Helping Japan

It has been more than 10 days since Japan was hit by the unprecedented magnitude-9.0 earthquake and devastating tsunami. The massive disaster left tens of thousands dead or missing, nearly half a million people homeless and the rest of the world in disbelief. 

The survivors, badly shaken by the quake and personal losses, are suffering from lack of food, water and medicine amid power cuts and cold weather. Ongoing problems at the radiation-leaking nuclear plants are only worsening the situation by heightening fears and slowing relief efforts.


Quake2 Quake 
Photo: Japanese Red Cross


With our thoughts and prayers with the victims and their families, Samsung is working to help those affected and support them in the recovery.

To date, Samsung has committed a total of 620 million yen ($7.7 million) in donations and contributions to help the evacuees affected by the earthquake and the nuclear emergency. The plans, last updated on March 20, include:

  • Donation of 100 million yen cash 
  • Providing 2,000 rescue kits together with the Red Cross
  • Delivering 28,000 clothing items for men, women and children worth 100 million yen
  • Providing telecommunications devices worth 390 million yen, including 2,400 Galaxy Tab tablet PCs, batteries and charging connectors


While the cash and goods are being put into places, Samsung is also mobilizing helping hands, albeit small.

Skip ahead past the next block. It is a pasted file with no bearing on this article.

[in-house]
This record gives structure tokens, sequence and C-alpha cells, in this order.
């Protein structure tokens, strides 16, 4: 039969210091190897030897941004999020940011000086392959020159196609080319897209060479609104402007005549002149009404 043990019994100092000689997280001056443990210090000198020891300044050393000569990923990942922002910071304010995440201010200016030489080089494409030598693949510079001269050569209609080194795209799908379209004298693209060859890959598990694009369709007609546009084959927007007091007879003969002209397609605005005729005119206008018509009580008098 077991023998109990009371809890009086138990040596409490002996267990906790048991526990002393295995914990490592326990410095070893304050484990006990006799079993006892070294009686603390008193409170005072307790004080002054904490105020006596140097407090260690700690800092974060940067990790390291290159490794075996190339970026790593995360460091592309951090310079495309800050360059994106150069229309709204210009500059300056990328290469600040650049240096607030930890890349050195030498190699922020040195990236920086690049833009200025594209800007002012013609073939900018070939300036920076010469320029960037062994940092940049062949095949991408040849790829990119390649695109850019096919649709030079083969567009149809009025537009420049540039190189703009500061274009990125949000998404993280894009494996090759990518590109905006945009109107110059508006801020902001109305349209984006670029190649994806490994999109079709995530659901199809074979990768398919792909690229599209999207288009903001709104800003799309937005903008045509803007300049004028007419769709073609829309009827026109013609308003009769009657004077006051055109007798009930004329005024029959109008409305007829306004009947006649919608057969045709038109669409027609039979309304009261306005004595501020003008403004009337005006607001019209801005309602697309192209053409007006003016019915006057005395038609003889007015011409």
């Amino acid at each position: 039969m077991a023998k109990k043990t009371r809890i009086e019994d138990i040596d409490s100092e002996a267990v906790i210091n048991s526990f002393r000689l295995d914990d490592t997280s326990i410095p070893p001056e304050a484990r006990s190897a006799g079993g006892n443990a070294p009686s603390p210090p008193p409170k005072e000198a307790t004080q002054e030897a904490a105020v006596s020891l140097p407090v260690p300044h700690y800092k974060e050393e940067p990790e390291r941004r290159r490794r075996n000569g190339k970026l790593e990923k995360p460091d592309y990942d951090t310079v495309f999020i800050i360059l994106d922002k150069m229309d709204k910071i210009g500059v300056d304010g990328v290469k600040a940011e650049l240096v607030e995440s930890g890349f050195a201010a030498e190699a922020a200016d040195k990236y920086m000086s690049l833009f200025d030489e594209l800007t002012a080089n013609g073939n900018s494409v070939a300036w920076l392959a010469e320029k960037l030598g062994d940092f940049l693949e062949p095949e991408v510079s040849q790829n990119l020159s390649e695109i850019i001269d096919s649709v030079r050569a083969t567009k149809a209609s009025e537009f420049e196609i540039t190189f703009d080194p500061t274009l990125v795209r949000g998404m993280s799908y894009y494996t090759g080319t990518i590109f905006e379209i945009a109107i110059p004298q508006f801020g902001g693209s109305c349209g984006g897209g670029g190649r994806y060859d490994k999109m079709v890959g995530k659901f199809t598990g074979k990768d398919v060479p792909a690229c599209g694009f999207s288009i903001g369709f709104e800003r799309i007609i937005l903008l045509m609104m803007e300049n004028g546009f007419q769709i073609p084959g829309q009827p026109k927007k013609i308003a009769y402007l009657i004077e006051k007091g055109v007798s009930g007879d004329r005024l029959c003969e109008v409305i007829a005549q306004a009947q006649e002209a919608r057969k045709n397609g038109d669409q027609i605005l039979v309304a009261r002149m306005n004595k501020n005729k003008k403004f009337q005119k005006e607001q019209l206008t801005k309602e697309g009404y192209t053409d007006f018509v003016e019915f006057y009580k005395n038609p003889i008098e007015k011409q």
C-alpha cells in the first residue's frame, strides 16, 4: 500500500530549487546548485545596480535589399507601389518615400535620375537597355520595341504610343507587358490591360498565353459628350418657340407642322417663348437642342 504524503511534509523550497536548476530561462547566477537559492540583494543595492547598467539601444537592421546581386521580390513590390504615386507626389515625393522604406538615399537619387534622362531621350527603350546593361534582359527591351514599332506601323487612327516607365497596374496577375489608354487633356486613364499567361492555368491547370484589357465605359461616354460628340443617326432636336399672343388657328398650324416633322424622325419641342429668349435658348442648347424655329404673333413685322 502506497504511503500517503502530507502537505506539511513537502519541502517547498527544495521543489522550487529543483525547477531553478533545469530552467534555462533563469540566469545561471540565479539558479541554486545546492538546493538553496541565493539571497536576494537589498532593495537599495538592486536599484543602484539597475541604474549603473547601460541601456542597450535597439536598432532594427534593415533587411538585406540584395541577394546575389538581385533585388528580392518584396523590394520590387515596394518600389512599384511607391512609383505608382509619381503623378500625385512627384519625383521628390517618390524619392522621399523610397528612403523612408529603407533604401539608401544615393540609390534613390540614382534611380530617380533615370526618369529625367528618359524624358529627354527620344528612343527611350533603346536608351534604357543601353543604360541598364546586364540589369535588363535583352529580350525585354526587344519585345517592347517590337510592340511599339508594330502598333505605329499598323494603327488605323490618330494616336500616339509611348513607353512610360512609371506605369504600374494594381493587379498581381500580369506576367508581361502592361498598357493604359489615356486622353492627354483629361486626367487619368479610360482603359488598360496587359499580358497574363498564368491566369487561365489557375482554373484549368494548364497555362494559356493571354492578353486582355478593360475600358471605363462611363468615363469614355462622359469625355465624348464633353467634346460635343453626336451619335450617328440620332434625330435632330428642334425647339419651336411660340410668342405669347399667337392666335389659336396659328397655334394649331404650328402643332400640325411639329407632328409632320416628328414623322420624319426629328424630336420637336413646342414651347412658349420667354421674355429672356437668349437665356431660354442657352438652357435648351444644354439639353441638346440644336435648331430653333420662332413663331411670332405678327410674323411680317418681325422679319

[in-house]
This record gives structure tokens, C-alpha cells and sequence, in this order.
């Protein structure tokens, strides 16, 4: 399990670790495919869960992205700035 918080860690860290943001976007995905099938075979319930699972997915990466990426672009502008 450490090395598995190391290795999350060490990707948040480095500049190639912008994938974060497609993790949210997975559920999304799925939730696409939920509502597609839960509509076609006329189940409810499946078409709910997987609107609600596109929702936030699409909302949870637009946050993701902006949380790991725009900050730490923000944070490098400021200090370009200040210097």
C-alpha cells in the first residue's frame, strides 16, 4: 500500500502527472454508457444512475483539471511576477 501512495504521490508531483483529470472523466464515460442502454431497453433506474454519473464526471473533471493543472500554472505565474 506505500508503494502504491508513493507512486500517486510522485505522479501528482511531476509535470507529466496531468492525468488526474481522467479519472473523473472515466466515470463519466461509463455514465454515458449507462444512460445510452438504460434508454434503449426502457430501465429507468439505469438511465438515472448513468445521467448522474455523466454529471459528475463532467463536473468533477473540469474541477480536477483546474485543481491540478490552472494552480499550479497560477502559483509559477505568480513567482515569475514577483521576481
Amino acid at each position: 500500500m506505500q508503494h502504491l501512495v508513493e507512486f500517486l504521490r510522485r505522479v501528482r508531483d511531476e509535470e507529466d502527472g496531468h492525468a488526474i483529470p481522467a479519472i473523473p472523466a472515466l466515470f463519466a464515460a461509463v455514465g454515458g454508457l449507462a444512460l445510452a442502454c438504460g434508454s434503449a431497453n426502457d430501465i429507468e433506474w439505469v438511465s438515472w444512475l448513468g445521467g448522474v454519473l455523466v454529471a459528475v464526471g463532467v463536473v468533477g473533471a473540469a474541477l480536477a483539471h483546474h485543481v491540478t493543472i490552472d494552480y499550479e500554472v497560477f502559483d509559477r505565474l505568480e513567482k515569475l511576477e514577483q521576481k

On March 20, about 30 executives and employees of Samsung Japan joined the recovery activities at Asahi city of Chiba prefecture, a small east-coast city affected by the earthquake and tsunami. The volunteers cleaned debris and repaired roads and drainage systems for those living in the affected towns, mostly the elderly.

"The area had been swept by tsunami and the entire first floor had been flooded," said Sang-gi Jang, assistant manager at Samsung Japan's social relation team. Jang and his colleagues removed damaged furniture and cleaned drainage overflown with debris.

"By the end of the day we were able to clean and restore the town's drainage canal and I felt grateful that I could help the people here."


We will continue to look for ways to help Japan and invite you to share your ideas and thoughts.


Here are also a few sites and blogs you can check out, if you’re considering donations: 

Japan earthquake and tsunami: How to help (Yahoo!)

Worldwide Support Helps Salvation Army Emergency Response in Japan (The Salvation Army)

Japan’s disaster survivors cope with cold, illness, fuel shortages and personal loss (The Red Cross)

Donating wisely is best gift for Japan (InterAction)